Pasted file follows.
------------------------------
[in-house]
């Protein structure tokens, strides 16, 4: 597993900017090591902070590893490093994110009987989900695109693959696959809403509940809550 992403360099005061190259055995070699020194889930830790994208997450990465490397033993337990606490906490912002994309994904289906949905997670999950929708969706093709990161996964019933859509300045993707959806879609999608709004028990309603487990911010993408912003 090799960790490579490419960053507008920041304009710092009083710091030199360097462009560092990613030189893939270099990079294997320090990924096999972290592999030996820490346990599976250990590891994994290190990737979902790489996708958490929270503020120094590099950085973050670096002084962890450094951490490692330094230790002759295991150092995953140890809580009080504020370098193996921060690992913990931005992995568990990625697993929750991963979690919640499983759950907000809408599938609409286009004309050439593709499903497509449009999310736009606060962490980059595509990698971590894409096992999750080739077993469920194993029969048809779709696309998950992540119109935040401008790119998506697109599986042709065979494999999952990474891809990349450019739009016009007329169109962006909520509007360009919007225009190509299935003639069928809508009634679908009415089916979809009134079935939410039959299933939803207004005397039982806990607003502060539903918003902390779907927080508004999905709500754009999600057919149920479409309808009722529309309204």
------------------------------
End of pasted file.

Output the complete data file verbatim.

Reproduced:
[in-house]
């Protein structure tokens, strides 16, 4: 597993900017090591902070590893490093994110009987989900695109693959696959809403509940809550 992403360099005061190259055995070699020194889930830790994208997450990465490397033993337990606490906490912002994309994904289906949905997670999950929708969706093709990161996964019933859509300045993707959806879609999608709004028990309603487990911010993408912003 090799960790490579490419960053507008920041304009710092009083710091030199360097462009560092990613030189893939270099990079294997320090990924096999972290592999030996820490346990599976250990590891994994290190990737979902790489996708958490929270503020120094590099950085973050670096002084962890450094951490490692330094230790002759295991150092995953140890809580009080504020370098193996921060690992913990931005992995568990990625697993929750991963979690919640499983759950907000809408599938609409286009004309050439593709499903497509449009999310736009606060962490980059595509990698971590894409096992999750080739077993469920194993029969048809779709696309998950992540119109935040401008790119998506697109599986042709065979494999999952990474891809990349450019739009016009007329169109962006909520509007360009919007225009190509299935003639069928809508009634679908009415089916979809009134079935939410039959299933939803207004005397039982806990607003502060539903918003902390779907927080508004999905709500754009999600057919149920479409309808009722529309309204």